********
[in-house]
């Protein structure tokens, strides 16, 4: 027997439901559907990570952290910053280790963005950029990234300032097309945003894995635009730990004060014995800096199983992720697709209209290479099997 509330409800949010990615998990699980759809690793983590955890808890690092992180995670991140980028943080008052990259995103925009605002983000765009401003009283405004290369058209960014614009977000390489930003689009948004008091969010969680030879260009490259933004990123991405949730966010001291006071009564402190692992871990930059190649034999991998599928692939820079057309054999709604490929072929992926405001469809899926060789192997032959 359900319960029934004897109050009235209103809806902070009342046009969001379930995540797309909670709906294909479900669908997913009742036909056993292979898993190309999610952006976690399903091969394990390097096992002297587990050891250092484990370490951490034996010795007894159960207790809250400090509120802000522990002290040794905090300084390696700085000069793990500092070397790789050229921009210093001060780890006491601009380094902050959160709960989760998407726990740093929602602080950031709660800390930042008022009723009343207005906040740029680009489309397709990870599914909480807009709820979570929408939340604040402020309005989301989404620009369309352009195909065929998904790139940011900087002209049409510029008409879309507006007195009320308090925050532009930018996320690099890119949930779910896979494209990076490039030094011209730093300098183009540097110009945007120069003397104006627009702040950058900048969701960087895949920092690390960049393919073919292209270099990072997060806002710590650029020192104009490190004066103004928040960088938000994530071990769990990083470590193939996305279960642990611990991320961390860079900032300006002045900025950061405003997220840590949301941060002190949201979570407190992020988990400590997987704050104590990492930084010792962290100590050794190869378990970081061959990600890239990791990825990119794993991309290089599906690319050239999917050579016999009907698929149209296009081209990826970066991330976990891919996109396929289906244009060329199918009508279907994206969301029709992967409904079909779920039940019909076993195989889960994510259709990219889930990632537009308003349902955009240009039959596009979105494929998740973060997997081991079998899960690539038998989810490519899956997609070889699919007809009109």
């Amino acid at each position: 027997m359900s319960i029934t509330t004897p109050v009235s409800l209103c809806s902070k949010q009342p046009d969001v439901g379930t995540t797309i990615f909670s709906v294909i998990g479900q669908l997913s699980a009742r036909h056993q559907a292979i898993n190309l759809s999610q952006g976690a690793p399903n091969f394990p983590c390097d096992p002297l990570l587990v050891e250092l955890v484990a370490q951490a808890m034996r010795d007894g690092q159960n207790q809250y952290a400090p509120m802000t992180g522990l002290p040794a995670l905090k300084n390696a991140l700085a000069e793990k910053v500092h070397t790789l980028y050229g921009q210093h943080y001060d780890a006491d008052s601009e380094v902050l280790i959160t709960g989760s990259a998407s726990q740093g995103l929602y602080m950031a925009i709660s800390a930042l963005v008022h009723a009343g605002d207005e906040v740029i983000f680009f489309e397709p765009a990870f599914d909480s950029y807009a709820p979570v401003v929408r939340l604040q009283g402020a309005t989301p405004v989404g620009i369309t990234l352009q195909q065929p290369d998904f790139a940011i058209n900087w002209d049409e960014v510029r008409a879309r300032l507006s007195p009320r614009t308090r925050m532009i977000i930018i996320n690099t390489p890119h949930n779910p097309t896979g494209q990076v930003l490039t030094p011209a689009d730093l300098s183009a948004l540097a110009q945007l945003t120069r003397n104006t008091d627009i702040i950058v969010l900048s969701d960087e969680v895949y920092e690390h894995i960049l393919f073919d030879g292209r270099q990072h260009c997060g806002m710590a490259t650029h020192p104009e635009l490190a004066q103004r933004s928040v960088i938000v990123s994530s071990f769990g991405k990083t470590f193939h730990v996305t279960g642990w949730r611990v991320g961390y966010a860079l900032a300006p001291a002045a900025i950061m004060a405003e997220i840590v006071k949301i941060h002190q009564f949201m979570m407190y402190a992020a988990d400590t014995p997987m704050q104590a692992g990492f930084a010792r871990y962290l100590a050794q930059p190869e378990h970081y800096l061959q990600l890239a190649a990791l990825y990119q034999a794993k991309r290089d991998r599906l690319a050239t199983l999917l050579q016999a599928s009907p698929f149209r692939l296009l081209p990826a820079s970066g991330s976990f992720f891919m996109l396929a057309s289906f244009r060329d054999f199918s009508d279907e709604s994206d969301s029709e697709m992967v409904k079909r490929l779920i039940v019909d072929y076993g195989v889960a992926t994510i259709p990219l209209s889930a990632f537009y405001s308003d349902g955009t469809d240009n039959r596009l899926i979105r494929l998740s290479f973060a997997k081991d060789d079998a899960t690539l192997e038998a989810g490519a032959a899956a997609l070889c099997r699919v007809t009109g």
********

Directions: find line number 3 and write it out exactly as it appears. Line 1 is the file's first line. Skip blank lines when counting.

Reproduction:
């Amino acid at each position: 027997m359900s319960i029934t509330t004897p109050v009235s409800l209103c809806s902070k949010q009342p046009d969001v439901g379930t995540t797309i990615f909670s709906v294909i998990g479900q669908l997913s699980a009742r036909h056993q559907a292979i898993n190309l759809s999610q952006g976690a690793p399903n091969f394990p983590c390097d096992p002297l990570l587990v050891e250092l955890v484990a370490q951490a808890m034996r010795d007894g690092q159960n207790q809250y952290a400090p509120m802000t992180g522990l002290p040794a995670l905090k300084n390696a991140l700085a000069e793990k910053v500092h070397t790789l980028y050229g921009q210093h943080y001060d780890a006491d008052s601009e380094v902050l280790i959160t709960g989760s990259a998407s726990q740093g995103l929602y602080m950031a925009i709660s800390a930042l963005v008022h009723a009343g605002d207005e906040v740029i983000f680009f489309e397709p765009a990870f599914d909480s950029y807009a709820p979570v401003v929408r939340l604040q009283g402020a309005t989301p405004v989404g620009i369309t990234l352009q195909q065929p290369d998904f790139a940011i058209n900087w002209d049409e960014v510029r008409a879309r300032l507006s007195p009320r614009t308090r925050m532009i977000i930018i996320n690099t390489p890119h949930n779910p097309t896979g494209q990076v930003l490039t030094p011209a689009d730093l300098s183009a948004l540097a110009q945007l945003t120069r003397n104006t008091d627009i702040i950058v969010l900048s969701d960087e969680v895949y920092e690390h894995i960049l393919f073919d030879g292209r270099q990072h260009c997060g806002m710590a490259t650029h020192p104009e635009l490190a004066q103004r933004s928040v960088i938000v990123s994530s071990f769990g991405k990083t470590f193939h730990v996305t279960g642990w949730r611990v991320g961390y966010a860079l900032a300006p001291a002045a900025i950061m004060a405003e997220i840590v006071k949301i941060h002190q009564f949201m979570m407190y402190a992020a988990d400590t014995p997987m704050q104590a692992g990492f930084a010792r871990y962290l100590a050794q930059p190869e378990h970081y800096l061959q990600l890239a190649a990791l990825y990119q034999a794993k991309r290089d991998r599906l690319a050239t199983l999917l050579q016999a599928s009907p698929f149209r692939l296009l081209p990826a820079s970066g991330s976990f992720f891919m996109l396929a057309s289906f244009r060329d054999f199918s009508d279907e709604s994206d969301s029709e697709m992967v409904k079909r490929l779920i039940v019909d072929y076993g195989v889960a992926t994510i259709p990219l209209s889930a990632f537009y405001s308003d349902g955009t469809d240009n039959r596009l899926i979105r494929l998740s290479f973060a997997k081991d060789d079998a899960t690539l192997e038998a989810g490519a032959a899956a997609l070889c099997r699919v007809t009109g």